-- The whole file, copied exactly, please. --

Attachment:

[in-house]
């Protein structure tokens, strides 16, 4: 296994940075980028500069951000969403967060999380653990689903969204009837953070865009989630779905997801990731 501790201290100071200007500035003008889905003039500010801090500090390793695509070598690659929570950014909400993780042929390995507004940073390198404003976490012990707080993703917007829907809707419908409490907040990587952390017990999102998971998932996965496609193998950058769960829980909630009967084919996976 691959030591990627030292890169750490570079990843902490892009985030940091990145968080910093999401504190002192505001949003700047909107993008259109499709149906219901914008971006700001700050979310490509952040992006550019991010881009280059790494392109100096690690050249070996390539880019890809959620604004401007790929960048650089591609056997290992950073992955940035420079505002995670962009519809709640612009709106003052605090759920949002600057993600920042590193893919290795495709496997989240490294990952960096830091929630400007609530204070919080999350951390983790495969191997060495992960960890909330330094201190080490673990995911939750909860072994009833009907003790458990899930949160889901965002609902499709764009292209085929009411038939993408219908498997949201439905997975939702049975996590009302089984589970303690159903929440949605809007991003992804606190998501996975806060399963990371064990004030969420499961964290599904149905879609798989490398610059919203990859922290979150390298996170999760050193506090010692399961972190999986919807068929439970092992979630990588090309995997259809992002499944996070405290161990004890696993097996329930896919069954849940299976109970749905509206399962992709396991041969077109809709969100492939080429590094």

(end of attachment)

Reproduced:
[in-house]
């Protein structure tokens, strides 16, 4: 296994940075980028500069951000969403967060999380653990689903969204009837953070865009989630779905997801990731 501790201290100071200007500035003008889905003039500010801090500090390793695509070598690659929570950014909400993780042929390995507004940073390198404003976490012990707080993703917007829907809707419908409490907040990587952390017990999102998971998932996965496609193998950058769960829980909630009967084919996976 691959030591990627030292890169750490570079990843902490892009985030940091990145968080910093999401504190002192505001949003700047909107993008259109499709149906219901914008971006700001700050979310490509952040992006550019991010881009280059790494392109100096690690050249070996390539880019890809959620604004401007790929960048650089591609056997290992950073992955940035420079505002995670962009519809709640612009709106003052605090759920949002600057993600920042590193893919290795495709496997989240490294990952960096830091929630400007609530204070919080999350951390983790495969191997060495992960960890909330330094201190080490673990995911939750909860072994009833009907003790458990899930949160889901965002609902499709764009292209085929009411038939993408219908498997949201439905997975939702049975996590009302089984589970303690159903929440949605809007991003992804606190998501996975806060399963990371064990004030969420499961964290599904149905879609798989490398610059919203990859922290979150390298996170999760050193506090010692399961972190999986919807068929439970092992979630990588090309995997259809992002499944996070405290161990004890696993097996329930896919069954849940299976109970749905509206399962992709396991041969077109809709969100492939080429590094």